Damsel in Distress…No More?

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Photo from Mental Floss

Amanda Mourelatos , Associate Editor-in-Chief

You know the story: the villain puts the princess in danger, the dashing prince saves her, and they fall deeply in love. For a while now, Disney has created the stereotype that women are helpless and are always saved by big, strong men. In princess movies, such as Cinderella, Snow White, and The Little Mermaid, all of the women are dependent on a man to help them solve their conflict. Even Tiana in Princess and the Frog, who seems like an independent woman, depends on the prince to help her be human again. However, are the times changing? Newer Disney movies, like Brave, Wreck It Ralph, and Frozen, don’t revolve as much around the ‘damsel in distress’ theme.

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The movies that are shown to children are partly how they are raised. When little girls are shown that they must have a man in their life and cannot do anything on their own, their potential is stripped from them. Females have the same potential as males to be intelligent, powerful, and successful.  However, with this idea that a knight in shining armor has to be there and is better than her or has to do everything for her, these little girls don’t learn who they can be and that they are equivalent to the male species. Nowadays, I’m sure young boys also watch these movies and they could also be wrongly taught of the equivalence between genders. They could think that they are superior to females, but it shouldn’t be this way. Both males and females should be treated as equals and the things kids learn should impose that thought.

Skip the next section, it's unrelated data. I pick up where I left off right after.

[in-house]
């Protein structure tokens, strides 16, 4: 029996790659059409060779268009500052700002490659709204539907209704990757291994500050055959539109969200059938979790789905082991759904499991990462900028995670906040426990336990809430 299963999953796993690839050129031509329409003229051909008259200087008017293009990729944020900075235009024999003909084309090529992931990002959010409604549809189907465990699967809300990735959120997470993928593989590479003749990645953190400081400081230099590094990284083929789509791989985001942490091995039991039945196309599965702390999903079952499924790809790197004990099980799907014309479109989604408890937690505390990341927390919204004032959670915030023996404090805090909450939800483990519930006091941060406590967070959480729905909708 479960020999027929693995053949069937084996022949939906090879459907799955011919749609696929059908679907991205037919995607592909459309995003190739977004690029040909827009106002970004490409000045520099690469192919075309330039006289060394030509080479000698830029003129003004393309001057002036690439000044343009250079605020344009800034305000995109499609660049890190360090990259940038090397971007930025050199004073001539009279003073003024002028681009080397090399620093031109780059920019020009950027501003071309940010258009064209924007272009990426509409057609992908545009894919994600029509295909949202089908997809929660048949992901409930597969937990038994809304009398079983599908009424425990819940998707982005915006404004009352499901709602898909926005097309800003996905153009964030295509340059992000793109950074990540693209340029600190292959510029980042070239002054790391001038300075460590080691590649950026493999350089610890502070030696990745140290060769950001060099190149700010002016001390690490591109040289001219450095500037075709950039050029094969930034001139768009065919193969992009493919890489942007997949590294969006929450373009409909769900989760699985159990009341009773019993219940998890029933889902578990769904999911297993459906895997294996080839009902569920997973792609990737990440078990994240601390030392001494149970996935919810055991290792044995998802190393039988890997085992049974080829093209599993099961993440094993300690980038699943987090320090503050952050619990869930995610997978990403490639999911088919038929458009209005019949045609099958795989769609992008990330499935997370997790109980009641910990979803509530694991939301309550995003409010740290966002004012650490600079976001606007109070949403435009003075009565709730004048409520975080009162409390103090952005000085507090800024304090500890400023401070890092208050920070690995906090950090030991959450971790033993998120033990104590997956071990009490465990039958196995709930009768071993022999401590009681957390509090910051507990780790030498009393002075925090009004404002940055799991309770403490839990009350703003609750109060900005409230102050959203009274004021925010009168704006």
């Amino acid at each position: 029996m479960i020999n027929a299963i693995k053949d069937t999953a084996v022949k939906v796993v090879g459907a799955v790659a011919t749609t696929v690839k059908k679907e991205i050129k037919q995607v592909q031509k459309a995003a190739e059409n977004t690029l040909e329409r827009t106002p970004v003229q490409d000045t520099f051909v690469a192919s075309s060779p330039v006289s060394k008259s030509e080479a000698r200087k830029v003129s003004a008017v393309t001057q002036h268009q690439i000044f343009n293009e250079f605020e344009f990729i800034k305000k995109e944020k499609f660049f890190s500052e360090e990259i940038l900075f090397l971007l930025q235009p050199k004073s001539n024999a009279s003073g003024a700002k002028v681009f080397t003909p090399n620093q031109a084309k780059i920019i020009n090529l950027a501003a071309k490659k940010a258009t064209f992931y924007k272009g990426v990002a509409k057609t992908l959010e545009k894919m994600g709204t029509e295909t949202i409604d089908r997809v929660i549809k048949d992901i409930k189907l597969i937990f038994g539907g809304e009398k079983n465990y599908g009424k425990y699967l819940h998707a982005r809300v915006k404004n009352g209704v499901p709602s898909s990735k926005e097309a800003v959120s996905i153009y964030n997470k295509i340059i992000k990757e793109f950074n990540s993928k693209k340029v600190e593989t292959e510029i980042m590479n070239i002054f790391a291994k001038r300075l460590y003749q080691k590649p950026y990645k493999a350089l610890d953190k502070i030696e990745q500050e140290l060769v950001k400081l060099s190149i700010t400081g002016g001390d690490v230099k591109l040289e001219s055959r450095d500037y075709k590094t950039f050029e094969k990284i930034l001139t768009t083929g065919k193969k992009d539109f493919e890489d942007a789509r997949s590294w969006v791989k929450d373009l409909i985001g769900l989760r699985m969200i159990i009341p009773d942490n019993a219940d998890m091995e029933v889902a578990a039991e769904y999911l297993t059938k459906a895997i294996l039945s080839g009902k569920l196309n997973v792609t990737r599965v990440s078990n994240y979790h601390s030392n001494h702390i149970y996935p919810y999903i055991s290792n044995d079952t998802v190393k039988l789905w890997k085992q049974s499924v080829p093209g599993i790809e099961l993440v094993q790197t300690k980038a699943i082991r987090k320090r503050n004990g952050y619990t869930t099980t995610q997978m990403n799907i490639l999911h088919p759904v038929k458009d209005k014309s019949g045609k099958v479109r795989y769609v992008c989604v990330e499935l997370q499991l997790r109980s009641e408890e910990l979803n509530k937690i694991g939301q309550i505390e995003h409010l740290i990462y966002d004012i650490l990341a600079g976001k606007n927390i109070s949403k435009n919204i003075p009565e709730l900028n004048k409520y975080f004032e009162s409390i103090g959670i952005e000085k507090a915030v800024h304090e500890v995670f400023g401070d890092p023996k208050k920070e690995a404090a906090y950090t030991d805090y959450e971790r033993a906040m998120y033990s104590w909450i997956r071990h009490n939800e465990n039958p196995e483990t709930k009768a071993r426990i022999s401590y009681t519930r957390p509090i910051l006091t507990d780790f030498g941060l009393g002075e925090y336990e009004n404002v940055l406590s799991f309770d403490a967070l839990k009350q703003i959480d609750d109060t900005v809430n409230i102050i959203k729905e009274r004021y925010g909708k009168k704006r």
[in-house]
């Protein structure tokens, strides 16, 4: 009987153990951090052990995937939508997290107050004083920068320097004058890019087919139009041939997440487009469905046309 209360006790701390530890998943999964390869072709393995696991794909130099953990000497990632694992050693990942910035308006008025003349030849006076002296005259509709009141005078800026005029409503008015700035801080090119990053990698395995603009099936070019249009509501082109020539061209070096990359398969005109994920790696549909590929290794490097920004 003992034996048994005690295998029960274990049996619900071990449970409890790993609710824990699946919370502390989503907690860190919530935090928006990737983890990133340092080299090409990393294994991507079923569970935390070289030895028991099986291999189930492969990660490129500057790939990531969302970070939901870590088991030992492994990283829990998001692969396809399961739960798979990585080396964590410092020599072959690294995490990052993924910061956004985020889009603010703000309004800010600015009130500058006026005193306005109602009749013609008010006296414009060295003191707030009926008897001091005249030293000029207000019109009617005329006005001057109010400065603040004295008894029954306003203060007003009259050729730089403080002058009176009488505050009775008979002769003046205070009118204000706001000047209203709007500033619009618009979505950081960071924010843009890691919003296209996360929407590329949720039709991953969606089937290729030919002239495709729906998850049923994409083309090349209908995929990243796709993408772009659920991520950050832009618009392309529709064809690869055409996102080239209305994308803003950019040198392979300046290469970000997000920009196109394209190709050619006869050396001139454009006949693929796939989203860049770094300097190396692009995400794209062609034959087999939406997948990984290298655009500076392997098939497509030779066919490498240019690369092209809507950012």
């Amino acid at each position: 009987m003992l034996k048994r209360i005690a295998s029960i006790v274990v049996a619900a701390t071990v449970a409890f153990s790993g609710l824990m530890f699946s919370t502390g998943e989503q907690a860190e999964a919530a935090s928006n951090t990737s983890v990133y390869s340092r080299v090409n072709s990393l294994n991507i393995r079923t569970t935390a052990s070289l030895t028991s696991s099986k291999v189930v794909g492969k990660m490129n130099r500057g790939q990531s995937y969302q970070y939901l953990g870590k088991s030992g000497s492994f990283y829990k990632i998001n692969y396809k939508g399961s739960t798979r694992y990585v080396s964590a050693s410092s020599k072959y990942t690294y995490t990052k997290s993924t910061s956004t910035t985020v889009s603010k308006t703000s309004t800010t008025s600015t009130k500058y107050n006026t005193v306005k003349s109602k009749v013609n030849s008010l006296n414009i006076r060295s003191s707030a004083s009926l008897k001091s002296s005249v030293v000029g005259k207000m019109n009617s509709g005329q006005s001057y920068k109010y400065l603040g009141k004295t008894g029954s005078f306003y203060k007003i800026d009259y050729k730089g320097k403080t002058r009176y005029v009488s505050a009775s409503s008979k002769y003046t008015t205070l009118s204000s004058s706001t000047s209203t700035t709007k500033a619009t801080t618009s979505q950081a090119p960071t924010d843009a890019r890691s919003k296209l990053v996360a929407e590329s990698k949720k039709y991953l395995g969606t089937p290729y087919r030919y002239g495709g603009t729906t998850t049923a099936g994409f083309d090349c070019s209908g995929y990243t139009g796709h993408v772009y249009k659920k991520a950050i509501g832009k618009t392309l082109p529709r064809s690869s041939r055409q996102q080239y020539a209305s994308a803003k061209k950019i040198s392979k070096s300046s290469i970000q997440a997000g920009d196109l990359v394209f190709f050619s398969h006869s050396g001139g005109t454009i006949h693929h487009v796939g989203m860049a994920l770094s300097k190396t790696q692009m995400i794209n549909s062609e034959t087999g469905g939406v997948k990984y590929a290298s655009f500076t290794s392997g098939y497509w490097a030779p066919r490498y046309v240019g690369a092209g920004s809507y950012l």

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In Brave, Merida has a daring soul and is entirely independent. When her mother turns into a bear, she uses her own skills and resources to change her back before she’s stuck a bear forever. She even rejects all of the guys whom her parents want her to marry. Merida is not presented as a weak character, but even stronger than most guys. Vanellope von Schweetz in Wreck It Ralph is an adorably feisty princess, who actually preferred to be president. Her and Ralph do team up, yet their relationship is not surrounded by love but friendship instead. They work as a team, along with Felix and Sergeant Calhoun, to defeat King Candy. In Frozen, Elsa is a strong woman with incredible powers. She doesn’t have any love interests in the movie at all and works solo to help her sister in time of crisis. The big relationship with her is with Anna, her sister. This film mostly revolves around the sisterly relationship and the importance of family.

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More and more Disney movies are starting to back away from the theme of ‘damsel in distress’ and base the movie off of other sorts of relationships, such as family or friend. Women are starting to be less helpless in the films and more independent and strong willed. I hope to see a movie one day where there are strictly girls working together against men villains to prove that there is no gender dominance in the world, and girls can do whatever they want.